The Fulbright Program is the flagship international educational exchange program sponsored by the U.S. government. It is designed to increase mutual understanding between the people of the United States and the people of other countries. The primary source of funding for the Fulbright Program is an annual appropriation made by the U.S. Congress to the U.S. Department of State's Bureau of Educational and Cultural Affairs.
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Just across the border from Arizona, migration patterns never before documented in such high numbers among youth populations are occurring in the northern region of Mexico.
The challenge: U.S.-born and/or English speaking youth have been arriving at Mexican schools in larger numbers, yet Mexican educators often do not know how to adequately support them, said Norma González, a University of Arizona professor in the teaching, learning and sociocultural studies department.
"These global flows need to be understood in a broader context," González said. Estimates indicate that in Sonora alone, more than 9,000 students either born in the U.S. or spent some time in U.S. schools are studying in the northern region of Mexico.
"Because of this continuous flow, we have to see that investing in education on both sides of the border is going to be beneficial in the long term," said González, who has been studying border schools and the lives of their students, educators and teachers for years.
In support of González's work, the U.S. Department of State and the J. William Fulbright Foreign Scholarship Board recently announced that she is among a group of faculty members and professionals across the U.S. to receive a Fulbright award, supporting international travel and research for 2012-13.
The Fulbright García-Robles Border Scholar grant will enable González to expand upon her existing research and to continue working with other scholars and researchers on both sides of the U.S.-Mexico border.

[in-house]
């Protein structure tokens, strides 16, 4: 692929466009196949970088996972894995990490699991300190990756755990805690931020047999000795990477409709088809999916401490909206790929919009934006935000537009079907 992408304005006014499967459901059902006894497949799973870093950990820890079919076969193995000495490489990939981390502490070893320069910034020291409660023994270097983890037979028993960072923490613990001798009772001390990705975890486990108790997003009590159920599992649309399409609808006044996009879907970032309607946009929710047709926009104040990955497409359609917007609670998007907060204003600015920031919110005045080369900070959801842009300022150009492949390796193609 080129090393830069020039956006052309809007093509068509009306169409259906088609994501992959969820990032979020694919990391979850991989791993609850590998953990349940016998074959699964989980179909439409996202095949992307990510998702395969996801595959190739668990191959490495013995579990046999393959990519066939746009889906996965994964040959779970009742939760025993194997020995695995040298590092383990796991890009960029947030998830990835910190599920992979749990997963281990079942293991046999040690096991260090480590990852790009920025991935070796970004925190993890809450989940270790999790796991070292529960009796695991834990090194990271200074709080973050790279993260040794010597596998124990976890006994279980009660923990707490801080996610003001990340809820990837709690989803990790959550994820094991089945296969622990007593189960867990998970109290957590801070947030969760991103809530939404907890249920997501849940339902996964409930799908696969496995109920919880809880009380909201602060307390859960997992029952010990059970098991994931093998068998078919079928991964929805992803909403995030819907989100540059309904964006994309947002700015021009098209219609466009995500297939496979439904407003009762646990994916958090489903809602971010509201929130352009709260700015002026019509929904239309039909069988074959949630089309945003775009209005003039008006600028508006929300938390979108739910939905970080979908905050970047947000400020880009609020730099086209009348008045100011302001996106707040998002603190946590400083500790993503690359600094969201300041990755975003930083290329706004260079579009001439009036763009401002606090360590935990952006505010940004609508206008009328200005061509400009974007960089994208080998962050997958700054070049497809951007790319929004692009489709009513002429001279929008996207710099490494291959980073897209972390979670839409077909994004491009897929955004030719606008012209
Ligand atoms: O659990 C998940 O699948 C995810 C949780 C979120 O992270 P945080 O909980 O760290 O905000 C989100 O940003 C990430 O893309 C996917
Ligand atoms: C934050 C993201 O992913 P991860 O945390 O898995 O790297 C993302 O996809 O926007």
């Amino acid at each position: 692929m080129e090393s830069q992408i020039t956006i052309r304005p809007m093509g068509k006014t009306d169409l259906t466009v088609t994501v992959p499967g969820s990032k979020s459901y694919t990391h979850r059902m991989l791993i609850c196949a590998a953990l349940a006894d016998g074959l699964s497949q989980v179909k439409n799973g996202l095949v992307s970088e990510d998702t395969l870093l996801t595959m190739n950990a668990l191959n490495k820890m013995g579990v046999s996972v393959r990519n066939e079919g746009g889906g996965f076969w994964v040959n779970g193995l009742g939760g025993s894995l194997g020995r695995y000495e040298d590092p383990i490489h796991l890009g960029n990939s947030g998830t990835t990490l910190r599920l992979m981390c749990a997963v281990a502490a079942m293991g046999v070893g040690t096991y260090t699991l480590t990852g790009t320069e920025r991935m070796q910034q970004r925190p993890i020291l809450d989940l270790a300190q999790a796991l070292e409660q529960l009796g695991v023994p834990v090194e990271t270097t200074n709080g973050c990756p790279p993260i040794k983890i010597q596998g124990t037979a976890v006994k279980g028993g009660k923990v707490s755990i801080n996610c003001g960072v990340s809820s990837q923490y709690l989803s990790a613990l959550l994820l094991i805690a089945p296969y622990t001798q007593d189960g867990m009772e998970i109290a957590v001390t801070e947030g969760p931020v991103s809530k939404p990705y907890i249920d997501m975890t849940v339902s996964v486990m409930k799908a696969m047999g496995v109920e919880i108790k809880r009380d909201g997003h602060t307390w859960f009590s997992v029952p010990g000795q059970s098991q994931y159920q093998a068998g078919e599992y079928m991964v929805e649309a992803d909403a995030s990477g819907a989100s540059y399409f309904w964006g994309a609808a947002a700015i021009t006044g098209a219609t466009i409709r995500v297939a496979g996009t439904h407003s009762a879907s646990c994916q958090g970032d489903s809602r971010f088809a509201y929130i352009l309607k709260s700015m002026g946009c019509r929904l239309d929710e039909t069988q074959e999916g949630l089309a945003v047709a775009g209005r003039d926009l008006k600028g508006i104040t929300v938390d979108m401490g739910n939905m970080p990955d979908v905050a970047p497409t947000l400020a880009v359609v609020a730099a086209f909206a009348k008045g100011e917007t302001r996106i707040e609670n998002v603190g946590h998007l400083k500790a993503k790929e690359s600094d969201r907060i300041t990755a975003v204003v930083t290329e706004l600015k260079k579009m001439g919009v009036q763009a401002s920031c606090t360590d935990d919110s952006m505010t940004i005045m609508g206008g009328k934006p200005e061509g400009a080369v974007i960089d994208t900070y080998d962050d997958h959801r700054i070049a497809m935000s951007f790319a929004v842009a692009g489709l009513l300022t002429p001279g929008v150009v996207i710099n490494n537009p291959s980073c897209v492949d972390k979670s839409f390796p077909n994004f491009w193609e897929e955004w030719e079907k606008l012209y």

It is the opportune time to investigate the lives of migrant youth, González said, adding that too often Mexican teachers don't even know these students are in their schools and come with needs that are sometimes different than those of Mexican students who have not studied in the U.S.
"Sometimes we talk about language and don't think about these networks that span borders," González said. "Communicative practices can refer to the languaging, cultural, literacy and digital resources that students can tap into multiple geographies of learning."
González will take a sabbatical beginning in January to conduct her work, and her host institution in Mexico is El Colegio de Sonora. After collecting and analyzing her data, she plans to share her findings and hold workshops with teachers in the northern region of Mexico.
González noted that other scholars in the U.S. have begun to study such practices and ways specific language and literacy experiences, specifically as transnational students, inform experiences in classrooms, communities and households.
"Other scholars have found that these kids really do imagine themselves transnationally and see their futures in the United States," said González, also an affiliated faculty member with Second Language Acquisition and Teaching, one of the UA's Graduate Interdisciplinary Programs.
As part of her Fulbright-funded research, González will investigate the transnational communicative patterns and practices among elementary school and middle school-aged students attending border schools, but who previously attended school in Arizona and other U.S. states.
To do so, she will conduct interviews with students, parents and teachers while also observing classrooms in Sonora. In particular, she will be attentive to language use in both English and Spanish, and work to understand the different types of literacies in use.
"My interest is studying how language literacy can be leveraged in terms of transnational literacies," she said. "We need to think about these practices and relationships as not being contained by geopolitical entities. Borders don't contain these things anymore."
González, who has long studied ways that language use indicated one's multiple identities while also exploring the emotional dimensions of its usage, wants to inform solutions and best practices to aid both the educators and the students.